Circle Post #4
The Mariana’s Trench, a seven-mile-deep forty-three-mile-wide geological masterpiece, remains relatively unexplored and foreign to researchers. Located in the Pacific Ocean, the trench presents a myriad of interesting topics and strange similarities to The Circle. As mentioned it remains relatively unexplored, it varies in depth, miraculously supports life, and strangely enough presents some clarity and simplicity to such a complicated world. The trench and the monsters Stenton retrieves from there act as metaphors for the goals and characteristics of The Circle.
The Circle, much like the trench, wishes to become all-consuming and controlling. The Circle hopes to and does become the dominant technology company in the world; they establish complete control over everyone’s online personality and file. Symbolically, the trench does the same—it is a vast space that encompasses much and almost acts as a behind the scenes puppeteer—always there, but never ostentatious. To stretch this metaphor further, the trench is at its simplest level a body of water, and The Circle wants to be in such demand that people feel as though they need it as much as they need water to survive.
The animals that Stenton specifically brings back from the trench are mesmerizing; they draw attention and invoke curiosity. Mae describes the animals from the depths as “bizarre, ghostlike, and vaguely menacing and never still, but no one who stood before it could look away,” just like those that become a part of The Circle can never fully detach from it (309). Personally, these characteristics seem to describe The Circle. The Circle is indeed bizarre based on the level of control it exhibits over its workers and members; it is ghostlike in the sense that its authority is behind the scenes and almost purely digital and that over time those who are a part of The Circle seem to forget that they are being watched, that a little ghost is watching over them. The Circle is also physically and figuratively “never still” because with the increase in members going transparent more cameras are capturing the world as their pilots move through it and The Circle’s presence is always felt online or in person—you cannot shut down The Circle.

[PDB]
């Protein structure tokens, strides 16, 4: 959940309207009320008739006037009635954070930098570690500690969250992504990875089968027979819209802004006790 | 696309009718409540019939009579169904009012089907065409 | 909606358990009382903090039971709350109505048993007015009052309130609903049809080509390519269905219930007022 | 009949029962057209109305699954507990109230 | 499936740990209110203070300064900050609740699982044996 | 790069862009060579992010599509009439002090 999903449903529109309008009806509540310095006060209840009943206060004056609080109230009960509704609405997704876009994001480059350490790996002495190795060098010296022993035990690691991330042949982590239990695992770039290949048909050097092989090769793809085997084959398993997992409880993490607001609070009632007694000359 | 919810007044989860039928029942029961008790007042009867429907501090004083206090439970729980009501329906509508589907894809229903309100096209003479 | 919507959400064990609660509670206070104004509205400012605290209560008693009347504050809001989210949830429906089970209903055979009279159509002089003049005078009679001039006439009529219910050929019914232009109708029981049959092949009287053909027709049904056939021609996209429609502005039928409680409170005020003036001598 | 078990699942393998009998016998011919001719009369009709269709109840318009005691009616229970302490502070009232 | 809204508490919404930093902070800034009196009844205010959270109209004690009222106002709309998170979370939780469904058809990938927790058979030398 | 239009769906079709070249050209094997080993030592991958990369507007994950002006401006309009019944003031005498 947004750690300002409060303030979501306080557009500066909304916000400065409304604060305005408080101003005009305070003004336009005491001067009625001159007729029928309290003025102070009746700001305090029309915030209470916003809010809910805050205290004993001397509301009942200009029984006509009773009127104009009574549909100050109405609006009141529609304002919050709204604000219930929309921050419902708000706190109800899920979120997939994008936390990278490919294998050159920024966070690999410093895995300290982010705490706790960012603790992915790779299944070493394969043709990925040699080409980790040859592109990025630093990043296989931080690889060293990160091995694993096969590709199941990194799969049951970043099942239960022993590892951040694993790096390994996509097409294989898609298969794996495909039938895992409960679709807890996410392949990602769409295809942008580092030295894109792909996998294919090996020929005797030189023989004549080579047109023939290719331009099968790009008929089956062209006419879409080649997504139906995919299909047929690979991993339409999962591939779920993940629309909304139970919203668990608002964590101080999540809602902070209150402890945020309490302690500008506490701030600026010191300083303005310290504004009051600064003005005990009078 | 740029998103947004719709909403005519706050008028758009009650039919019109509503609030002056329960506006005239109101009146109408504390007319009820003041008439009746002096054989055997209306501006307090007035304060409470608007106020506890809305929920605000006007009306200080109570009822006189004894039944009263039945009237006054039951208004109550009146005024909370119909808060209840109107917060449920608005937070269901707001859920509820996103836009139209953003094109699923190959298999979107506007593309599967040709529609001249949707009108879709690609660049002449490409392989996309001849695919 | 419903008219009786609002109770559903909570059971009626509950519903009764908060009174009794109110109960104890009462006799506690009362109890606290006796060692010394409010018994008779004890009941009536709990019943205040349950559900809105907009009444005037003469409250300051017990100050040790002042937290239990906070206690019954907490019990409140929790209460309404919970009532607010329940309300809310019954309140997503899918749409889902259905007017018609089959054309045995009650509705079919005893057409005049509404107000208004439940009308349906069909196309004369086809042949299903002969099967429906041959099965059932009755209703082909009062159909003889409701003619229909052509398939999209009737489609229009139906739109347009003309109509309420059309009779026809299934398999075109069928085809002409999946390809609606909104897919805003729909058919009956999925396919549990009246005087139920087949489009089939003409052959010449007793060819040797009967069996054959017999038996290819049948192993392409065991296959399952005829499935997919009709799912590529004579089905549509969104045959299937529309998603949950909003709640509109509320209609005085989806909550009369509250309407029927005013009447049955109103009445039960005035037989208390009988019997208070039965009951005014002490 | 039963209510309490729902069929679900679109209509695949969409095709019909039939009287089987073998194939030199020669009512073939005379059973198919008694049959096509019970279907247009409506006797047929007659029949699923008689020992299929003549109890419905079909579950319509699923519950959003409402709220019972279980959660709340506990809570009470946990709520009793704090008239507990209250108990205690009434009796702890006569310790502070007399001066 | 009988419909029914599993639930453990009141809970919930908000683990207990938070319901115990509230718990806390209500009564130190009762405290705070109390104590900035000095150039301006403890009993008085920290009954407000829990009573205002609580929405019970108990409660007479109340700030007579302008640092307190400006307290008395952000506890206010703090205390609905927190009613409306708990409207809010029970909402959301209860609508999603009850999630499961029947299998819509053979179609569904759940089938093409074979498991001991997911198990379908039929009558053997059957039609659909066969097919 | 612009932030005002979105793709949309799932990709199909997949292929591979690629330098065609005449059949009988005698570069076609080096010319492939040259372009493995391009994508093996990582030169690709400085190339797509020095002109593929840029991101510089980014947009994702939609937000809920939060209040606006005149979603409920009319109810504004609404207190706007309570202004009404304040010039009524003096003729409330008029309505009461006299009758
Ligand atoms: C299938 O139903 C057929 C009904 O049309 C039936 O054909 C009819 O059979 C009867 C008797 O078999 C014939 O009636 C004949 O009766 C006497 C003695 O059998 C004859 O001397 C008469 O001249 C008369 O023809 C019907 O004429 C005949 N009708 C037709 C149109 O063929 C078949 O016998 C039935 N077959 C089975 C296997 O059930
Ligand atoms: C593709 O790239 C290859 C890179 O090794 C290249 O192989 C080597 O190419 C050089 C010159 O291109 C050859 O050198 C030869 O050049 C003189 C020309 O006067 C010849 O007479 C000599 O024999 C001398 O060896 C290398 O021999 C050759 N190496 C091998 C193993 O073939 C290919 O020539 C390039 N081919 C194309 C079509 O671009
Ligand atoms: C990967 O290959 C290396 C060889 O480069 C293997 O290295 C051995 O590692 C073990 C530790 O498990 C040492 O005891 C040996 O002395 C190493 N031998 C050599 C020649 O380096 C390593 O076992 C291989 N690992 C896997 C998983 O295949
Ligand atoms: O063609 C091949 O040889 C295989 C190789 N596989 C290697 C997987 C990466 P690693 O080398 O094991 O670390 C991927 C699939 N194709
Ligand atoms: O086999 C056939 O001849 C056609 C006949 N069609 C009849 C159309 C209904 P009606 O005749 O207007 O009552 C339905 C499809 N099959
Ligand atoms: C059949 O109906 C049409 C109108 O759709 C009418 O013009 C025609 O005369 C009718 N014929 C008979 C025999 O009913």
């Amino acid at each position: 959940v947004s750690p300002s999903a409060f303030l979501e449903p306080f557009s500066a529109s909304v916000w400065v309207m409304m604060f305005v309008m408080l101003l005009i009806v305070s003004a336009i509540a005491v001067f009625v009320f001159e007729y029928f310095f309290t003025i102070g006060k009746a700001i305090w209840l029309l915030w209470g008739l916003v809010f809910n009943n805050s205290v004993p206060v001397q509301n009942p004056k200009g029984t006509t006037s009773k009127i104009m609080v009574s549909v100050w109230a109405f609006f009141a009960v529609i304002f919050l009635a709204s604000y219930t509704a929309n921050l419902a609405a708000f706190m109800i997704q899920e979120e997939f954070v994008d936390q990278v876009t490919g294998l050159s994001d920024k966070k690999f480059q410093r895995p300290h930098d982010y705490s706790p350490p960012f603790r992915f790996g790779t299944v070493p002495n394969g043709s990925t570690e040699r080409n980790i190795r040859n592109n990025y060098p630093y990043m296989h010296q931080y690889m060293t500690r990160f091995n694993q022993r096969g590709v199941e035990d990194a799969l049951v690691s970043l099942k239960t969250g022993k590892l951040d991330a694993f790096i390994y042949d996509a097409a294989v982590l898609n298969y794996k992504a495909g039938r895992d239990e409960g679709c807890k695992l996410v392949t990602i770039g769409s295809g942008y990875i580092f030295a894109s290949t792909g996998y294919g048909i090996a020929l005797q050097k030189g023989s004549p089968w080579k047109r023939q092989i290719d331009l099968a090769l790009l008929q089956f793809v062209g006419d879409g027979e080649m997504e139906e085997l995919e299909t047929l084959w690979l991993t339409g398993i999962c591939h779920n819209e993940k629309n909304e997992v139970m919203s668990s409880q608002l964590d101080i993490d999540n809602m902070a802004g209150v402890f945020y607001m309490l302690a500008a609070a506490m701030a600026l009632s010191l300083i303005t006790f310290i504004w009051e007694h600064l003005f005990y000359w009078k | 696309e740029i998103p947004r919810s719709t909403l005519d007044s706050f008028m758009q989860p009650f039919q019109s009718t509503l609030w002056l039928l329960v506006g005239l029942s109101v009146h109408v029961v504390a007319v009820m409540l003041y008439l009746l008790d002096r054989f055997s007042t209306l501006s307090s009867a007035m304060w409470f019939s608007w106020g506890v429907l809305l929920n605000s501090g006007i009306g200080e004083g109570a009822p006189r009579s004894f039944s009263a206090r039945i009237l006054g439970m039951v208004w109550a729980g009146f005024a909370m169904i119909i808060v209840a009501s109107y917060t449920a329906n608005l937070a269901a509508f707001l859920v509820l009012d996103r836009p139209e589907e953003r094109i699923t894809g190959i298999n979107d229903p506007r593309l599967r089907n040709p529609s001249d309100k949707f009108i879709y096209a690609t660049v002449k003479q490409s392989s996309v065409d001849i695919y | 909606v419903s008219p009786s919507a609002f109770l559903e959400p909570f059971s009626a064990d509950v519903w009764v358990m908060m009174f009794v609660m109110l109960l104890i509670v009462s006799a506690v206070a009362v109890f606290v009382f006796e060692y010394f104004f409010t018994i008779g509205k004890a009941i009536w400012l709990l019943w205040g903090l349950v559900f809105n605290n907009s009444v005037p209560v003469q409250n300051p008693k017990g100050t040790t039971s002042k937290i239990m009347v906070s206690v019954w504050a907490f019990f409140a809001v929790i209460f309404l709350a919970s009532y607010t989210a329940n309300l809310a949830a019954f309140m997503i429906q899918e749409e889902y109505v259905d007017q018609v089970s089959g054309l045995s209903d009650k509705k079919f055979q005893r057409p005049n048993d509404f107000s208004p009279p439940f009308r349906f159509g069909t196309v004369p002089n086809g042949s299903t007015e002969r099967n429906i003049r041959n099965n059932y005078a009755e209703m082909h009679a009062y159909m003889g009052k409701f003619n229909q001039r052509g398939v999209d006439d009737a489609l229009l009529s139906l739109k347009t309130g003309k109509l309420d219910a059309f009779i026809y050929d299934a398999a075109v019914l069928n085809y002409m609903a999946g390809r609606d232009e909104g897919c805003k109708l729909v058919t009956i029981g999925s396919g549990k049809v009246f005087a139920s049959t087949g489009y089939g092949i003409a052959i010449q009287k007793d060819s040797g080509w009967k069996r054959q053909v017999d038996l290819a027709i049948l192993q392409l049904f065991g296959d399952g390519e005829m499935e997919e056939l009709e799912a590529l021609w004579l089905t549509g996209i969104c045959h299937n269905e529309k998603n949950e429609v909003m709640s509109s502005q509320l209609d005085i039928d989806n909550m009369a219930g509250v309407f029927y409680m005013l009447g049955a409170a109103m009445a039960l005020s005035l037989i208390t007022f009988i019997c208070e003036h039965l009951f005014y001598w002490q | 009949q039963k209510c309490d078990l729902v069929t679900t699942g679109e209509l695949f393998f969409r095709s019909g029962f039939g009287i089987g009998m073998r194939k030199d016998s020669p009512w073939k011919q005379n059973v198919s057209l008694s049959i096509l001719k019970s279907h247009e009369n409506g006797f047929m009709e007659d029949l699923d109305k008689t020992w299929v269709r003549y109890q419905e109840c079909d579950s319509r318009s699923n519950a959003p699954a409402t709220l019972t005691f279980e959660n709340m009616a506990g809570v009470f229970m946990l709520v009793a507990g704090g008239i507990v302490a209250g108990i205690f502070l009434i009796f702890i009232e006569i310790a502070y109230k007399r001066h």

It appears as though that these animals are the physical representation of The Circle—powerful, transparent, mysterious. The one animal that Mae takes a key interest in and the one that becomes the only survivor is the shark, however, jellyfishes, seahorses, and manta rays were also brought back from the trench. The shark is described as “malevolent,” “omnivorous and blind,” “near translucent,” and “ethereal,” which all add to the description of The Circle (309). At surface level, The Circle can be described using anyone of these terms, for The Circle, much like the shark, looms over all and rules the “fish tank”—i.e. the interconnected world. The following pages go on to describe the feeding patterns of the animals and how dominating the shark was and how everything in its path was diminished to gray dust, to be forgotten by all. Mae also describes to her viewers and thus we the readers that the octopus can “one second seem like you could hold it in your hand, and the next it encompasses most of the tank;” The Circle too can appear to be minuscule on the surface, but behind its exterior its tentacles reach out into every crevice of information and detail in the digital world. Mae explains to us further that “the creature’s tentacles seemed to want to know everything,” much like The Circle. The animals, especially the shark, are very dangerous and almost injure one of The Circle’s employees.
Overall, the monsters from the depths of the Mariana’s Trench symbolically represent The Circle and its increasing control over the lives of millions of people. The final image of the lone shark in the glass fish tank plays up the dominance of The Circle and warns readers of the danger of a totally digitized world, where privacy and personal interaction cease to exist.